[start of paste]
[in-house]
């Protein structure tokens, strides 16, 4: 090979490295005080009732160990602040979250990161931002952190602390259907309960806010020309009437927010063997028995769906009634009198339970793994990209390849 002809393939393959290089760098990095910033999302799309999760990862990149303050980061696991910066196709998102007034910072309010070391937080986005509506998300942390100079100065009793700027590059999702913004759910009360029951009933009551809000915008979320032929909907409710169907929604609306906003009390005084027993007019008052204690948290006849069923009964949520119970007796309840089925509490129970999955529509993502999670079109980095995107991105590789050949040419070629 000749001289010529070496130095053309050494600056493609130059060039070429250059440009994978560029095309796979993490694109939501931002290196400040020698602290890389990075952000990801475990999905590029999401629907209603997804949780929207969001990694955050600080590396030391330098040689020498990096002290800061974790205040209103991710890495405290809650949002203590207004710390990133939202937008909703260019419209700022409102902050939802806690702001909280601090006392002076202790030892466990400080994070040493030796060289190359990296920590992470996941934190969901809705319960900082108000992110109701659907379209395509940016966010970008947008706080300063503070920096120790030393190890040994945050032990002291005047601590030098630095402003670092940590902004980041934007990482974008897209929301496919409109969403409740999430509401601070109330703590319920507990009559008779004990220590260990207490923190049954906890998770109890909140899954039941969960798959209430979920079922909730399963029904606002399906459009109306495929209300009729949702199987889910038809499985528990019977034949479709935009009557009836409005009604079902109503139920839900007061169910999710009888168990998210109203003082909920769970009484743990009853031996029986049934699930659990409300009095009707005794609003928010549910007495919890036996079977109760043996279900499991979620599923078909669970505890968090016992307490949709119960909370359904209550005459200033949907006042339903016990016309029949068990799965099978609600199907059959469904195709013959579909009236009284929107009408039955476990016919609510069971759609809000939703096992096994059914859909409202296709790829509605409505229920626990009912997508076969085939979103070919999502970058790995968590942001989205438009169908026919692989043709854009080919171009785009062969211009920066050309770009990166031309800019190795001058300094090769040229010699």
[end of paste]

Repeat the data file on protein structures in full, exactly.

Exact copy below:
[in-house]
């Protein structure tokens, strides 16, 4: 090979490295005080009732160990602040979250990161931002952190602390259907309960806010020309009437927010063997028995769906009634009198339970793994990209390849 002809393939393959290089760098990095910033999302799309999760990862990149303050980061696991910066196709998102007034910072309010070391937080986005509506998300942390100079100065009793700027590059999702913004759910009360029951009933009551809000915008979320032929909907409710169907929604609306906003009390005084027993007019008052204690948290006849069923009964949520119970007796309840089925509490129970999955529509993502999670079109980095995107991105590789050949040419070629 000749001289010529070496130095053309050494600056493609130059060039070429250059440009994978560029095309796979993490694109939501931002290196400040020698602290890389990075952000990801475990999905590029999401629907209603997804949780929207969001990694955050600080590396030391330098040689020498990096002290800061974790205040209103991710890495405290809650949002203590207004710390990133939202937008909703260019419209700022409102902050939802806690702001909280601090006392002076202790030892466990400080994070040493030796060289190359990296920590992470996941934190969901809705319960900082108000992110109701659907379209395509940016966010970008947008706080300063503070920096120790030393190890040994945050032990002291005047601590030098630095402003670092940590902004980041934007990482974008897209929301496919409109969403409740999430509401601070109330703590319920507990009559008779004990220590260990207490923190049954906890998770109890909140899954039941969960798959209430979920079922909730399963029904606002399906459009109306495929209300009729949702199987889910038809499985528990019977034949479709935009009557009836409005009604079902109503139920839900007061169910999710009888168990998210109203003082909920769970009484743990009853031996029986049934699930659990409300009095009707005794609003928010549910007495919890036996079977109760043996279900499991979620599923078909669970505890968090016992307490949709119960909370359904209550005459200033949907006042339903016990016309029949068990799965099978609600199907059959469904195709013959579909009236009284929107009408039955476990016919609510069971759609809000939703096992096994059914859909409202296709790829509605409505229920626990009912997508076969085939979103070919999502970058790995968590942001989205438009169908026919692989043709854009080919171009785009062969211009920066050309770009990166031309800019190795001058300094090769040229010699």